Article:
Sunday, August 15, 2010

Traveling as a Mother

You know my motto: loved ones deserve the chance to miss one another.

I think it's good to get to miss one another, I think it's good to get some space for a bit in between. I think it makes us see, from a better vantage point, how much we love each other, and how important we are to each other, day to day. I think it helps us strip back a layer of taking one another for granted.

This summer, instead of it being my kids off and about on a busy schedule, it's been me off and about, and it has given my kids the chance to (a) miss me, (b) see how it is with dad primary parenting, and (c) discover they are capable of being quite competent when they need to be.

(Bless my heart, I'm a little overfocused on details and slightly control freakish. Like a Girl Scout Gone Wild, a bit. Everything must be prepared, planned, organized, and completely thought through, every microdetail managed. I keep mental checklists, written checklists, and am a little hypercompetent in managing and preparing. God love my husband, who is so great at so many things, but detail-oriented is not his gift. Last trip I returned home to learn that each day he sent them to camp missing something, and the kids thought the most egregious one was forgetting the thermos. Which, considering it's 114 degrees here, is pretty bad, but you know, camp has contingencies for that lol. So they were fine.)

When I travel, people ask me who cares for the children. This would be a logical question if I was a single mother, but I'm not. I'm married to the children's father, who, by the way, has always been a full partner co-parent. He has done a stint as a stay at home dad, I have done a stint as stay at home mom, and since I'm working full-time, as is he, we have to break parenting responsibilities as much as possible between us as fairly as possible. We usually attend school performances, activities, teacher conferences, etc together.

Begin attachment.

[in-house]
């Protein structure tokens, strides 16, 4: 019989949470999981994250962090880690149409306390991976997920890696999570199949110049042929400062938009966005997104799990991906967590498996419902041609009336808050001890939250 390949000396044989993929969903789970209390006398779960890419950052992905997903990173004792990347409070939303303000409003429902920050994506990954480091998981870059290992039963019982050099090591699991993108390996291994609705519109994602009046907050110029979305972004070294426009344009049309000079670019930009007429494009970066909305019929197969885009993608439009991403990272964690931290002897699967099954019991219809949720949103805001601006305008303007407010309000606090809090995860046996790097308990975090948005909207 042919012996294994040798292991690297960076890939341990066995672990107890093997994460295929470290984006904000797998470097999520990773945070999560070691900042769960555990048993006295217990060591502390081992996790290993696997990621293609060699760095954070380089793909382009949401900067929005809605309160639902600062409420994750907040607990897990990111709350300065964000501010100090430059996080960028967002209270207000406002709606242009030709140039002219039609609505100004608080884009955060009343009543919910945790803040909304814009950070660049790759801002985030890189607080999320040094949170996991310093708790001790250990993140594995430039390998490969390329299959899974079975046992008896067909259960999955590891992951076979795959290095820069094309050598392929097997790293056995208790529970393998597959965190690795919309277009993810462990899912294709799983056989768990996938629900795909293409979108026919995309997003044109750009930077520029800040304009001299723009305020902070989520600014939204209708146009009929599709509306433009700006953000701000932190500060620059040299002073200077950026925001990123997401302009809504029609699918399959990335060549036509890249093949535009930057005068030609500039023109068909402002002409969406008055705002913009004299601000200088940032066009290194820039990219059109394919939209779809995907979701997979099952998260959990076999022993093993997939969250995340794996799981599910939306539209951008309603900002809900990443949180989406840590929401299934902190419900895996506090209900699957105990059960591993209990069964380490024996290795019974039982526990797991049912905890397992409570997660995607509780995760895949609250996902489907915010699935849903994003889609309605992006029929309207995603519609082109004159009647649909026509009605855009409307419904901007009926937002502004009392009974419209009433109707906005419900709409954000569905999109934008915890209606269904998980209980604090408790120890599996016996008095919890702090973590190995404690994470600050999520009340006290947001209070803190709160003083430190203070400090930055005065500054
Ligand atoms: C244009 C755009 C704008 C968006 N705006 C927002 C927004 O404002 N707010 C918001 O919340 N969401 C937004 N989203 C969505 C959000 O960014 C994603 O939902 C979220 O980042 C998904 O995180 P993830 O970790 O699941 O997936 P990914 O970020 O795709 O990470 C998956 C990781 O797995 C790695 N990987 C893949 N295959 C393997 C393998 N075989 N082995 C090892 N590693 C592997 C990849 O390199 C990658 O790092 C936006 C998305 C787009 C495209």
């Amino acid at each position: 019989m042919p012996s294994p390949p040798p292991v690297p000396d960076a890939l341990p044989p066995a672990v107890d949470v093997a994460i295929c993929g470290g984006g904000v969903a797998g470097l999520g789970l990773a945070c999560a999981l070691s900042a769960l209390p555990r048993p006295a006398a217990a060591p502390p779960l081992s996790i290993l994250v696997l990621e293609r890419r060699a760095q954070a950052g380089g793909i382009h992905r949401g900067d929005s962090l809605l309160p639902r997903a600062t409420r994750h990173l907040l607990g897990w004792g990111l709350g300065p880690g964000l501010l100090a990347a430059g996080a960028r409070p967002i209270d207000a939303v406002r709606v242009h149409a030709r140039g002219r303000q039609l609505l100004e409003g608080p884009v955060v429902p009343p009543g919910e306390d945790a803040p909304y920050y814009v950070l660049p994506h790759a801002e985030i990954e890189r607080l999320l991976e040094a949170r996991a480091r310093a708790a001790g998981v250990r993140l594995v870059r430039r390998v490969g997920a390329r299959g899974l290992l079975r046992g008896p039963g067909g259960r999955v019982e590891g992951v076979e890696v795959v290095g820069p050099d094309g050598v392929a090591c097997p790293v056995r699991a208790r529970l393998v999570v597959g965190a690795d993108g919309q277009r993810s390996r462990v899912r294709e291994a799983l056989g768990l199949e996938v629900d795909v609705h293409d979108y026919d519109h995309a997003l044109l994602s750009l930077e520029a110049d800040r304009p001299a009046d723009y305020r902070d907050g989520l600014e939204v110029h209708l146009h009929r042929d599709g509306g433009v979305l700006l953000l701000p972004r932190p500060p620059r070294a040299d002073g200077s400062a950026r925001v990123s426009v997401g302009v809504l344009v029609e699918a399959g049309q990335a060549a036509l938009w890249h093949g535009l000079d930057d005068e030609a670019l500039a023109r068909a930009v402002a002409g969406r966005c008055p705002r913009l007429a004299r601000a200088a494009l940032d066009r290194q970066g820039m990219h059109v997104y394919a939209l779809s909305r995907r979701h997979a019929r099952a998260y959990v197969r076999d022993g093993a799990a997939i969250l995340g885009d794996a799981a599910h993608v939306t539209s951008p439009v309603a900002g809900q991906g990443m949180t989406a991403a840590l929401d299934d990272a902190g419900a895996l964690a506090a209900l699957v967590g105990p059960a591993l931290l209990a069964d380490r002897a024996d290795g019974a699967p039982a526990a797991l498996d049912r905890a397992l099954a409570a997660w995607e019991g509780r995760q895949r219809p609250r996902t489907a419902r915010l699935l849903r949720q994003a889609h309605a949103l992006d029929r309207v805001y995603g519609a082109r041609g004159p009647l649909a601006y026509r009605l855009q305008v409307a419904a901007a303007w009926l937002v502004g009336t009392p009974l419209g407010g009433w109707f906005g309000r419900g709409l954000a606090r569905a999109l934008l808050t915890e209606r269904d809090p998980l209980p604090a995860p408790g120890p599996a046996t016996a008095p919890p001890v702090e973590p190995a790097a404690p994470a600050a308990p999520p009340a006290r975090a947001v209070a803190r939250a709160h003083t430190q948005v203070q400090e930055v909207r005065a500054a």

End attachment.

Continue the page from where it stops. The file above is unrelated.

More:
When I am gone I am fine. I am usually very busy so lack time to ponder absence in a maudlin way, but also, I'm initially overwhelmed by this curious lightness.

When I wake up, it's on my schedule. My only demand is to get myself ready, which I am able to do quickly without interruptions. Breakfast is served to me, cleaned up after me, in a restaurant.

I have thinking time, reading time, can watch TV in bed without bothering anyone, and can even turn it on again if I wake up at 2 a.m., agitated in a bed other than my own.

I can set my toiletries out in my hotel room and nobody gets into them. I leave the bathroom and do not return to find toothpaste coating the counter, my blusher shattered on the floor, or my toothpaste missing. I can leave my work papers on the hotel desk and nobody draws on them.

I do not have to distinguish telling from tattling, implore the children to let it go and stop bickering, beg them to quit torturing the cats (seriously, there is such a thing as too much love, and no, cats are not fashionistas), keep a tight rein on my temper as theirs explode into outbursts of, "You're so mean!" and "I wish I had another family!"

When I deliver my work, the results of my effort, my clients express appreciation and, if more needs to be done, we discuss it reasonably and constructively. They have never snapped at me that it's not good enough, asked why I haven't done more, whined, or made me feel a tidal wave of frustration that what I do never meets expectations, is never enough, no matter what. And if they did, we might opt out of working together again.

When I call home in the evenings, just after bed time, sometimes my husband and I sit and chat in ways we often do not when at home, where so many things call to our attention.

I have come upon mothers crying, missing their kids, when they travel. I have listened to sentimental cravings, understood that powerless sense of missing something vital.

I call my children, to catch up with them, to tell them goodnight.

But I am okay. And so are they.

I don't think this is a measurement of love, that, in our case, falls short.